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Hi, I'd like to help you with your question.
It sounds like your boyfriend has been deeply hurt in the past. He has learned to deal with his feelings by trying to control the person he is with- you. When he feels there is a danger of him getting hurt or he feels that he is not in control, he gives you the cold shoulder. It is his way of keeping you at an emotional distance and making you feel bad so he doesn't have to. After all, he is shut off and refusing to share himself. So he can't get hurt.
This also ties in with him being narcissistic and passive aggressive. Narcissistic people see themselves as more important than others and they feel the need to be in control and the center of attention. Passive aggressive behavior is when someone feels one thing then shows the opposite to others. For example, someone may say they really like someone then purposely ignore them, much like your boyfriend does. It is based on anger.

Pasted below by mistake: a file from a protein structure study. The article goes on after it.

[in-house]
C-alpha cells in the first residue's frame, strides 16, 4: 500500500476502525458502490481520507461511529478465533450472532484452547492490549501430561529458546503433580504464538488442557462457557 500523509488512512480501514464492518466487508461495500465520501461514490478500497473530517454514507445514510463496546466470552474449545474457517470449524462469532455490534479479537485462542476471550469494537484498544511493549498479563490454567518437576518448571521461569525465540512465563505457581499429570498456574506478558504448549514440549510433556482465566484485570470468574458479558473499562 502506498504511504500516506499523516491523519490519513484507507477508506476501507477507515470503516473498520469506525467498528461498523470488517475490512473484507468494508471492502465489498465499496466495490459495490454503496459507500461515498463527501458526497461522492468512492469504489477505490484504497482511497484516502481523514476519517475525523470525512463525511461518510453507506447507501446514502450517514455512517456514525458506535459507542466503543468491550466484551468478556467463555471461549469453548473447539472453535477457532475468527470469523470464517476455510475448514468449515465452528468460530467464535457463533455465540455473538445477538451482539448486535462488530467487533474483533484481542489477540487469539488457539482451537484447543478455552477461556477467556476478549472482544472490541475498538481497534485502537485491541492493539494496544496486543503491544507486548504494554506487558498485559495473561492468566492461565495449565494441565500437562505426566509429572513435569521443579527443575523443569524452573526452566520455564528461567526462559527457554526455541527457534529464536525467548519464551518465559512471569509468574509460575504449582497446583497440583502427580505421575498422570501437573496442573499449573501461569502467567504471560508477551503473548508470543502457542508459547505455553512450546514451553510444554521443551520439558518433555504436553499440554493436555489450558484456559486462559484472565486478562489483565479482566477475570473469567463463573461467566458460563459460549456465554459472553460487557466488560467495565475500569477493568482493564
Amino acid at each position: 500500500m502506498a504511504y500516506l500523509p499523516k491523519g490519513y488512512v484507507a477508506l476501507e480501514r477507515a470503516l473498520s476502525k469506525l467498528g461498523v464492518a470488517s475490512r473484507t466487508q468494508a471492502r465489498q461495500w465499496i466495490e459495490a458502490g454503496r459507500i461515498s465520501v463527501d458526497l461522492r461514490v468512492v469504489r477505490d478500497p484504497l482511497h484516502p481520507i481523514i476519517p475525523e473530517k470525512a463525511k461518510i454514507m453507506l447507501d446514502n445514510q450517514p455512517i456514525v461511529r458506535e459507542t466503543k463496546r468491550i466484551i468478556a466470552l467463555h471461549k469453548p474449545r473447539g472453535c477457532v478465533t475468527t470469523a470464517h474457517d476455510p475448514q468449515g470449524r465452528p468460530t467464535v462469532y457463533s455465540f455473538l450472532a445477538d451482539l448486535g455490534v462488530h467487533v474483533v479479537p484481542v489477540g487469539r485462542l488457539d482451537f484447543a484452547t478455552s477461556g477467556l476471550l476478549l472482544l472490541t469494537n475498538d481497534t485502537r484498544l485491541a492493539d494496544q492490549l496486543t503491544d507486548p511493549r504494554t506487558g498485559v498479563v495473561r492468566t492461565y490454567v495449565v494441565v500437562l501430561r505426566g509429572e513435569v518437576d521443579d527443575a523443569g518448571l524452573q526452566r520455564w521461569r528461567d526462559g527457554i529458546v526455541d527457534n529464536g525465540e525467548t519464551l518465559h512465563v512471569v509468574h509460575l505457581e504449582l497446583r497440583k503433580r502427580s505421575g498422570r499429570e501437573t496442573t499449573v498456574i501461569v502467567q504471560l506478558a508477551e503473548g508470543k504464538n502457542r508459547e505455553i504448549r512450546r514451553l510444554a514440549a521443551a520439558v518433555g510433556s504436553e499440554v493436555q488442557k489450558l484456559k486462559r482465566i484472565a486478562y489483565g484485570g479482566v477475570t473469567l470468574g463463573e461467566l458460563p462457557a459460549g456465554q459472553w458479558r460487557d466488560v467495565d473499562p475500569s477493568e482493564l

Although there is not much you can do to change someone's behavior, you can change how you react to them.
First, learn as much as you can about these personality disorders. The more you know, the better you can recognize when you are dealing with them. Then you can react to protect yourself.
Second, put limits on your boyfriend's behavior. For example, if he decides to give you the cold shoulder, don't keep asking him what is wrong or trying to get his attention. Tell him that you recognize his behavior and that you will be busy and unavailable until he is done acting this way. Then keep yourself busy. Go out with friends, increase your activities, see family, etc. The less you react, the less charge and reward he gets out of treating you that way.
Third, suggest he see a therapist. He may not appreciate that you are trying to help him. Narcissists usually feel there is nothing wrong with them. But it worth the try. And if he won't go, you may want to go yourself. It will help you deal with the stress.
Here are some resources to help you:
The Wizard of Oz and Other Narcissists: Coping with the One-Way Relationship in Work, Love, and Family by Eleanor D. Payson
The Object of My Affection Is in My Reflection: Coping with Narcissists by Rokelle Lerner
Living with the Passive-Aggressive Man: Coping with Hidden Aggression - From the Bedroom to the Boardroom by Scott Wetzler
You can find these books at Amazon.com or your local library may have them for you.
I hope this helps,